It's McGraw-Hill's turn to realize some synergies.
That's MBA-speak for giving people the sack.
In books, it's all about the digital as publishers see their sales climb in e-books while hard copies sink. There's nothing complex about what's happening. E-books are cheaper than hard copies, and people who love to read will find a way to feed their addiction in whatever way they can afford.
And when you say e-book, you're saying affordable, just like the paperback when it was first introduced. With e-books, you can download one to just about any device, from a phone to a computer, and access to these devices is surprisingly common.
So McGraw-Hill doesn't need such a large sales force to drag hard copies around the country, plugging the wares. A sales rep can sit at home in rumpled jammies and fire off e-mails with excerpts attached, fully ready to download to EPUB or PDF or whatever format applies.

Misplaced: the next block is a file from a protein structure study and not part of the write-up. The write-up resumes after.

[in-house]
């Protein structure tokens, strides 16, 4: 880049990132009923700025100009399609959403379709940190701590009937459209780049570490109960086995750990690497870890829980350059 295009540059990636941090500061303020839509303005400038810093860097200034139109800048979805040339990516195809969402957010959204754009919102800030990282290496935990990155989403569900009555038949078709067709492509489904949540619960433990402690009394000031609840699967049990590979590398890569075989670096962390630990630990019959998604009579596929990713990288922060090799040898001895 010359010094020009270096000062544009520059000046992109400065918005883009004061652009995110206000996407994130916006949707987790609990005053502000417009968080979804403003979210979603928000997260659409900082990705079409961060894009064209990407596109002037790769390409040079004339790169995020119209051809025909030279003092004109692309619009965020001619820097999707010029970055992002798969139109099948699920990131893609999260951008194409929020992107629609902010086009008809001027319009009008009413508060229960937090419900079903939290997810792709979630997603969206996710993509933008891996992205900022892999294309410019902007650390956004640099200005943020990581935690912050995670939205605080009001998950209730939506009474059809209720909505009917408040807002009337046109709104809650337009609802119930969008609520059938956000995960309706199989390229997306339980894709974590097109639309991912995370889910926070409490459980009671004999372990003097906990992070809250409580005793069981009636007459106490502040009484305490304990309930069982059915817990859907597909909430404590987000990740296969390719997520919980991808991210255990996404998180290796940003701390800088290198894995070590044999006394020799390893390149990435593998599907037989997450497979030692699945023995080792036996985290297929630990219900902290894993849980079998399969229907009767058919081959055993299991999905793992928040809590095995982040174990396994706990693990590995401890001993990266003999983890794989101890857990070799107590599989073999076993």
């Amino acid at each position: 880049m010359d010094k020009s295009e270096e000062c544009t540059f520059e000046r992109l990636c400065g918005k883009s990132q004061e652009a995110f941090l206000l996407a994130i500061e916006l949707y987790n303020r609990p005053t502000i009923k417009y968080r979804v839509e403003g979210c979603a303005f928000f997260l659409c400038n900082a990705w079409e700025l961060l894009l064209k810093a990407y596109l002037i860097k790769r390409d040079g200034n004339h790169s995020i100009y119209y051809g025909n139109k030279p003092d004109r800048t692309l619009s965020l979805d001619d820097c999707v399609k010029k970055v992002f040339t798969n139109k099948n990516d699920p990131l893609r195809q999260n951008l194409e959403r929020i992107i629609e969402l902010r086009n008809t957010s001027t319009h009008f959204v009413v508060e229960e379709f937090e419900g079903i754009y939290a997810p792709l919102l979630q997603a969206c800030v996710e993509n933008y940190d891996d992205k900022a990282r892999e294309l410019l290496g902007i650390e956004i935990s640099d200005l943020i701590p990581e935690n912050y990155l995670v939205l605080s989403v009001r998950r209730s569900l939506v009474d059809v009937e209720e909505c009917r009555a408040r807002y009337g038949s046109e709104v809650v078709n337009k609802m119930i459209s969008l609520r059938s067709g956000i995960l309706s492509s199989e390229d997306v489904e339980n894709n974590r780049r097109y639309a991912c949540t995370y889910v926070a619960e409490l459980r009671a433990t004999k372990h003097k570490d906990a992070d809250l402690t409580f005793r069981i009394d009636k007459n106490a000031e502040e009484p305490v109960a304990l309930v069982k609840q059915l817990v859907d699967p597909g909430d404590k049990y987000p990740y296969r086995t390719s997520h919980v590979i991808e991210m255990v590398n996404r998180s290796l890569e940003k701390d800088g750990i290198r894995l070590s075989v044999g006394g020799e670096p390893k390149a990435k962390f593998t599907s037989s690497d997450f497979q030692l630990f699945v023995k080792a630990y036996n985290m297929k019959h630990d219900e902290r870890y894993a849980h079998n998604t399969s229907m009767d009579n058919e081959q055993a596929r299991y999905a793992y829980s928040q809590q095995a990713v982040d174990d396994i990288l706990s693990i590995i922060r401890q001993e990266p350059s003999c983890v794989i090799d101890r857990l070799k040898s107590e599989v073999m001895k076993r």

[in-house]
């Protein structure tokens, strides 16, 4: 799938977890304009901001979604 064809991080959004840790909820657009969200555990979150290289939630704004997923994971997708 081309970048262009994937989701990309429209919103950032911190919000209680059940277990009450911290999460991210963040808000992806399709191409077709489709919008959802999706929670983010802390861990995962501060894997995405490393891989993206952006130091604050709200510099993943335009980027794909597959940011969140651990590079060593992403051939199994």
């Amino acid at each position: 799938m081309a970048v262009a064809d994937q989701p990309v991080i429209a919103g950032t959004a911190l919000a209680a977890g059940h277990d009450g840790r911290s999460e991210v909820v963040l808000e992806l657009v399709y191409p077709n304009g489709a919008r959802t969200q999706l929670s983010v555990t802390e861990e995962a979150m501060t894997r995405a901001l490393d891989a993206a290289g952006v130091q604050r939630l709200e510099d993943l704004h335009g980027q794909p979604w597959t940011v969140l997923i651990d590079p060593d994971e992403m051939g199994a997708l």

Buy this book, all ye indie book shops, and there's the rep reaching all of them at one go. Highly efficient. Highly lacking in the need for many reps to perform such a simple task.
As for the shop owners who enjoy face time and discussing what's on offer, well, there's FaceTime on Apple's iPhones, isn't there?
And don't keep the rep on the line for long periods of time. They're doing the work of three or four in this future world of publishing, in which every publisher must be a lean, mean, synergy-realizing machine to stay competitive.